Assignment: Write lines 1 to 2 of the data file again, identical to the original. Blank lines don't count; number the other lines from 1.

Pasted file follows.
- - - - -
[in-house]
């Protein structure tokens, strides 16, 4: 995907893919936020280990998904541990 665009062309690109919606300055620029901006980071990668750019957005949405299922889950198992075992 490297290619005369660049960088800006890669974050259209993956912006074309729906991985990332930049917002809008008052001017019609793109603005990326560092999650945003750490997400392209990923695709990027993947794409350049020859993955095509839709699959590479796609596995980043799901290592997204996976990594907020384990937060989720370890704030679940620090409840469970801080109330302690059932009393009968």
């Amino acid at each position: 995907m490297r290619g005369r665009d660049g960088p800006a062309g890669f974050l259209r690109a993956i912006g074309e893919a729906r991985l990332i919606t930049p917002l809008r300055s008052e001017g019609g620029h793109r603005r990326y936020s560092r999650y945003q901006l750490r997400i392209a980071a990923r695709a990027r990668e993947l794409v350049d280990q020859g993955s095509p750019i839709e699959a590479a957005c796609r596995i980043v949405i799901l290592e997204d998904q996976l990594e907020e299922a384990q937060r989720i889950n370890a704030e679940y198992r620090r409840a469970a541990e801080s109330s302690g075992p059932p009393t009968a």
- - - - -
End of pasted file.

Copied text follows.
[in-house]
């Protein structure tokens, strides 16, 4: 995907893919936020280990998904541990 665009062309690109919606300055620029901006980071990668750019957005949405299922889950198992075992 490297290619005369660049960088800006890669974050259209993956912006074309729906991985990332930049917002809008008052001017019609793109603005990326560092999650945003750490997400392209990923695709990027993947794409350049020859993955095509839709699959590479796609596995980043799901290592997204996976990594907020384990937060989720370890704030679940620090409840469970801080109330302690059932009393009968």